The 2018 Forest Plan replaces the 1986 Plan, updating the long-term strategic vision for managing the Forest’s 2.4 million acres of lands in northwest Montana. The Forest Plan is the second in the nation to implement the Forest Service’s 2012 Land Management Planning Rule (36 CFR 219), which facilitates goals of the U.S. Department of Agriculture in promoting sound land stewardship in partnership with communities.
“We were glad to be part of a robust collaborative process that included a wide range of stakeholders willing to work hard to find space for everyone in our National Forests,” stated Paul McKenzie, the Lands & Resource Manager for F.H. Stoltze Land & Lumber Company. “We feel the collaborative proposal to the USFS was given good consideration in the Forest Planning process. Many elements of the proposal are reflected in the management plan for the North Fork Area. It just goes to show that working together produces better results than working against each other.”
Amy Robinson, Conservation Director for the Montana Wilderness Association added, “The Montana Wilderness Association thanks the Forest Service for including many of the collaborative recommendations the Whitefish Range Partnership offered regarding timber harvest, recreation, and weed management. We are particularly pleased the Forest Service is recommending 80,000 acres of new Wilderness in the northern Whitefish Range. This recommendation will help secure and enhance critical habitat for grizzly bears, lynx, and other wildlife that make this corner of Montana so unique.”
The Notice of Plan Approval was published in the Federal Register on December 27, 2018. The Forest Plan went into effect 30 days after publication and the NCDE amendments went into effect upon publication of the Notice of Plan Approval on December 27, 2018. The Notice of Plan Approval, signed ROD, Forest Plan, and FEIS are available at www.fs.usda.gov/goto/flathead/fpr. The signed ROD for the NCDE amendments, are available at www.fs.usda.gov/goto/flathead/gbamend.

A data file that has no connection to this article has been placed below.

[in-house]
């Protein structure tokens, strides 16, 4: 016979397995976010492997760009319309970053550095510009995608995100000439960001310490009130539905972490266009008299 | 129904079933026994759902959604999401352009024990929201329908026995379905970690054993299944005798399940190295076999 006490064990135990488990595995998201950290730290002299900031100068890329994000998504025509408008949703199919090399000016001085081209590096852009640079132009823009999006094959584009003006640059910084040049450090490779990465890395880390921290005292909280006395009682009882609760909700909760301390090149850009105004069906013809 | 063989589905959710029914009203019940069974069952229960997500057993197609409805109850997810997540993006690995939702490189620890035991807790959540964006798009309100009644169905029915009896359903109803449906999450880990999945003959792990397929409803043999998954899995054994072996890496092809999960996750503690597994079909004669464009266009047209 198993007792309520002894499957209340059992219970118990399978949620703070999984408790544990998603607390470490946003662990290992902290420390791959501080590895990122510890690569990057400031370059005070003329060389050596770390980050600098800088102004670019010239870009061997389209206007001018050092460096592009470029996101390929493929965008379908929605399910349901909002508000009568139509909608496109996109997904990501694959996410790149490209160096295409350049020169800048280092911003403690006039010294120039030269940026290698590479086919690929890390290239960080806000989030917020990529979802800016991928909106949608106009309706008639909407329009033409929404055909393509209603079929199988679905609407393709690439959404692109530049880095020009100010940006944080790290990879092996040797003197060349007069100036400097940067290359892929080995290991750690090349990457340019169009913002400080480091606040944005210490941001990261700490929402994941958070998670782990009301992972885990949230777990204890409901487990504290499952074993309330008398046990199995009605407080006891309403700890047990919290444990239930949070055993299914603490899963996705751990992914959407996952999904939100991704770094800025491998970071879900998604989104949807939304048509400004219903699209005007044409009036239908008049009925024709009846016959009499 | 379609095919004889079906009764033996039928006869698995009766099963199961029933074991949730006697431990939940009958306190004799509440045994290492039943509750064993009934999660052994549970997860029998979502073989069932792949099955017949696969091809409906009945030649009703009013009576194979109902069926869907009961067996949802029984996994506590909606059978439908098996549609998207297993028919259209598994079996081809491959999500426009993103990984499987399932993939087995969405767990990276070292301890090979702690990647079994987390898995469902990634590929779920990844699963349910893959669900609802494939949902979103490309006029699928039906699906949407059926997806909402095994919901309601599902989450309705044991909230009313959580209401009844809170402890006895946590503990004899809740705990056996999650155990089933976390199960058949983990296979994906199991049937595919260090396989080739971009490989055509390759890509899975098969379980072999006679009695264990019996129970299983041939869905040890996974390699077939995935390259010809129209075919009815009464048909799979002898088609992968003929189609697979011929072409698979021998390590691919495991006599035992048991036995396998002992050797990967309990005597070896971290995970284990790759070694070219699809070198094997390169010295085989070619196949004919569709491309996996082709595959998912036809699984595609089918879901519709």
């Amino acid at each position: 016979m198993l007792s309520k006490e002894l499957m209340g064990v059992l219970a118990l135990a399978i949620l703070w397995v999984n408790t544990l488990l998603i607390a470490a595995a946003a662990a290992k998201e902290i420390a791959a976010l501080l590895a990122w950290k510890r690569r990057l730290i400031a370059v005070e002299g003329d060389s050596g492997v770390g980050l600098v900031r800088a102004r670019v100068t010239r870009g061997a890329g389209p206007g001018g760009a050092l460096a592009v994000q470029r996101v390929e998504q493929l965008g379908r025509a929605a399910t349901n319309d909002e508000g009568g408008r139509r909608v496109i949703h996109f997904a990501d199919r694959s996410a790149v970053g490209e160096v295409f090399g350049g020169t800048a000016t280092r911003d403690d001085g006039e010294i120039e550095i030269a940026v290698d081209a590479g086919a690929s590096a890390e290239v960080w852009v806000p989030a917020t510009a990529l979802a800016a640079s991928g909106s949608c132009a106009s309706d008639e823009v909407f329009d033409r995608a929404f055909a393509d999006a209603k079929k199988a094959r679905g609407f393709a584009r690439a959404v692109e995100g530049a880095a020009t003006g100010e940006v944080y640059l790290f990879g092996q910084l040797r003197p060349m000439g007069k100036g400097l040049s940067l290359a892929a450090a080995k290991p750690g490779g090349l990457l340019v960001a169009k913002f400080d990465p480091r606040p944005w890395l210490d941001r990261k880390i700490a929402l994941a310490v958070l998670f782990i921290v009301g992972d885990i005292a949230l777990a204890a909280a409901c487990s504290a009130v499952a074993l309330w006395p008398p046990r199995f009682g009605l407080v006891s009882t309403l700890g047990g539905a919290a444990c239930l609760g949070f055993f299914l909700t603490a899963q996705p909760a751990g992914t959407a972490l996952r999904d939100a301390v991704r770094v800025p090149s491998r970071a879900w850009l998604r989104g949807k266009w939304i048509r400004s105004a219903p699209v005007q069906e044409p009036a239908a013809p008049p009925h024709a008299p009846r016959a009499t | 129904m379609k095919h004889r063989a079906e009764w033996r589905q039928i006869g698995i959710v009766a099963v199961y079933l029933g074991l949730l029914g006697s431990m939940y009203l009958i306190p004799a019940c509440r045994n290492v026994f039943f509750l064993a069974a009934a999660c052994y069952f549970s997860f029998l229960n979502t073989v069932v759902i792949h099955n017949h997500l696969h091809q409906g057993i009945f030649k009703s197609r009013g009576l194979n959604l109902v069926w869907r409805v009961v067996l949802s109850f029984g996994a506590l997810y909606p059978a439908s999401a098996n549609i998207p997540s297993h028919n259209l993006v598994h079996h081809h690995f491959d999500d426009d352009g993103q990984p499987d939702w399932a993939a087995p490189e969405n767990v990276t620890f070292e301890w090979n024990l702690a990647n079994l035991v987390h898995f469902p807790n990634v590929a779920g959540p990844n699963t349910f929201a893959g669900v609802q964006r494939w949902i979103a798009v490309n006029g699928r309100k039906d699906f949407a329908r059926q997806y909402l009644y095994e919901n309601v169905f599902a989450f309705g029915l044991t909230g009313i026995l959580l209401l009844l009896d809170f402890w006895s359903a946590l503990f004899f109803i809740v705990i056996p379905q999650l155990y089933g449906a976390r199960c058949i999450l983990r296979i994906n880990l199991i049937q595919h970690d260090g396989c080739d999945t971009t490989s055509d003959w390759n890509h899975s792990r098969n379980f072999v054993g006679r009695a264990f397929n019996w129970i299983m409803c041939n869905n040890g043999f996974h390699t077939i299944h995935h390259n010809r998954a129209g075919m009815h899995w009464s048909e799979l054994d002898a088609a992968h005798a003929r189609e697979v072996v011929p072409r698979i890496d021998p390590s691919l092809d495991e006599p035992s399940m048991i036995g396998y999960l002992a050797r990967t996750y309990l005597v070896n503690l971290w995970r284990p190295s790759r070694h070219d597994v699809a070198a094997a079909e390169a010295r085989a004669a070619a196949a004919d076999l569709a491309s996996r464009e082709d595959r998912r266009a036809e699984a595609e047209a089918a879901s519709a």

Many of you have met and interacted with the steady stream of University of Montana geography students visiting the North Fork over past years. One of them, Jedd Sankar-Gorton, used his studies of the Transboundary Flathead as the basis for his master’s thesis. Here’s an introduction to his work written by Lois Walker…
Jedd Sankar-Gorton recently graduated with an M.S. degree in Geography from the University of Montana. His master’s thesis focuses on efforts to secure joint U.S.-Canadian protections for the upper reaches of the Flathead River from 1974-2014. It’s worth a read. For the benefit of future researchers, he has pulled together in one place an extensive body of reference material related to preservation efforts in the upper Flathead.
While this study primarily discusses proposed coal mining in British Columbia, it draws attention to other potential environmental threats to the river, as well. In the broader context, he highlights the thorny diplomatic challenges that governments around the world face as they try to design and implement effective management of transboundary waters. The bottom line is that, although we have secured some basic protections for the Flathead, there is still much that can be done to improve dialogue with our Canadian neighbors and craft more coordinated environmental management of the river system.
On August 25, 2018, the NFPA submitted the following statement to the Department of Interior during the comment period on their proposed changes to Endangered Species Act rule-making.